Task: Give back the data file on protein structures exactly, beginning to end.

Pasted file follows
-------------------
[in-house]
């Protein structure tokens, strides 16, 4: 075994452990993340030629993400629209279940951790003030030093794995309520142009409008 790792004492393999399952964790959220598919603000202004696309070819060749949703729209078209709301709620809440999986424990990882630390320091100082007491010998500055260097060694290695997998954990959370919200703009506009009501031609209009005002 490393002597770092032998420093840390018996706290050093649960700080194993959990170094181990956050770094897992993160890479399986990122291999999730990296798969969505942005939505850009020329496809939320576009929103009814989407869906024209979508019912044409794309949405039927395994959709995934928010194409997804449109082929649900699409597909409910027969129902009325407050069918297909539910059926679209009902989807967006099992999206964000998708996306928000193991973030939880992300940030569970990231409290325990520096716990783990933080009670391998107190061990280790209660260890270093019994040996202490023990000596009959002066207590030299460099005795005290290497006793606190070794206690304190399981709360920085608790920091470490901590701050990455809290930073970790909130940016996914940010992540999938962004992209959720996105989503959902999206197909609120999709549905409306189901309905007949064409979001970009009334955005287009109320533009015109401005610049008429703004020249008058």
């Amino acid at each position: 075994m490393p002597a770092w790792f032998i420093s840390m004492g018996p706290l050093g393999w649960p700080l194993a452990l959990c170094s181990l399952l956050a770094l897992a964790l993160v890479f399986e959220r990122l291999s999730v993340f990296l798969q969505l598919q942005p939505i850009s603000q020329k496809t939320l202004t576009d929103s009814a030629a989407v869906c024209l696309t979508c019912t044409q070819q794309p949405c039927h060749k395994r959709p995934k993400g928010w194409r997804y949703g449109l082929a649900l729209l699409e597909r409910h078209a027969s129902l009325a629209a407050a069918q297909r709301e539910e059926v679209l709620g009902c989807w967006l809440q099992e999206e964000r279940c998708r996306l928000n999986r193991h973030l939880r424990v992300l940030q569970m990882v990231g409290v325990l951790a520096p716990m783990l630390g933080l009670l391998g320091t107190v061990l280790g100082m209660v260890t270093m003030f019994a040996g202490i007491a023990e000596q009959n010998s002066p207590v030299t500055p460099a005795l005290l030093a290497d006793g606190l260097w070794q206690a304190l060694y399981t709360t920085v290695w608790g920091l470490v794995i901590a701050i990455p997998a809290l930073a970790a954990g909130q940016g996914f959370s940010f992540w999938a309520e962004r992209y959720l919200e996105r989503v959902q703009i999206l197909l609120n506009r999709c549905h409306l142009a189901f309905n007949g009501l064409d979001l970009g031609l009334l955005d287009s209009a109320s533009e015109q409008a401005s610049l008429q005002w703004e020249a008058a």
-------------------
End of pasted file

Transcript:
[in-house]
């Protein structure tokens, strides 16, 4: 075994452990993340030629993400629209279940951790003030030093794995309520142009409008 790792004492393999399952964790959220598919603000202004696309070819060749949703729209078209709301709620809440999986424990990882630390320091100082007491010998500055260097060694290695997998954990959370919200703009506009009501031609209009005002 490393002597770092032998420093840390018996706290050093649960700080194993959990170094181990956050770094897992993160890479399986990122291999999730990296798969969505942005939505850009020329496809939320576009929103009814989407869906024209979508019912044409794309949405039927395994959709995934928010194409997804449109082929649900699409597909409910027969129902009325407050069918297909539910059926679209009902989807967006099992999206964000998708996306928000193991973030939880992300940030569970990231409290325990520096716990783990933080009670391998107190061990280790209660260890270093019994040996202490023990000596009959002066207590030299460099005795005290290497006793606190070794206690304190399981709360920085608790920091470490901590701050990455809290930073970790909130940016996914940010992540999938962004992209959720996105989503959902999206197909609120999709549905409306189901309905007949064409979001970009009334955005287009109320533009015109401005610049008429703004020249008058």
């Amino acid at each position: 075994m490393p002597a770092w790792f032998i420093s840390m004492g018996p706290l050093g393999w649960p700080l194993a452990l959990c170094s181990l399952l956050a770094l897992a964790l993160v890479f399986e959220r990122l291999s999730v993340f990296l798969q969505l598919q942005p939505i850009s603000q020329k496809t939320l202004t576009d929103s009814a030629a989407v869906c024209l696309t979508c019912t044409q070819q794309p949405c039927h060749k395994r959709p995934k993400g928010w194409r997804y949703g449109l082929a649900l729209l699409e597909r409910h078209a027969s129902l009325a629209a407050a069918q297909r709301e539910e059926v679209l709620g009902c989807w967006l809440q099992e999206e964000r279940c998708r996306l928000n999986r193991h973030l939880r424990v992300l940030q569970m990882v990231g409290v325990l951790a520096p716990m783990l630390g933080l009670l391998g320091t107190v061990l280790g100082m209660v260890t270093m003030f019994a040996g202490i007491a023990e000596q009959n010998s002066p207590v030299t500055p460099a005795l005290l030093a290497d006793g606190l260097w070794q206690a304190l060694y399981t709360t920085v290695w608790g920091l470490v794995i901590a701050i990455p997998a809290l930073a970790a954990g909130q940016g996914f959370s940010f992540w999938a309520e962004r992209y959720l919200e996105r989503v959902q703009i999206l197909l609120n506009r999709c549905h409306l142009a189901f309905n007949g009501l064409d979001l970009g031609l009334l955005d287009s209009a109320s533009e015109q409008a401005s610049l008429q005002w703004e020249a008058a």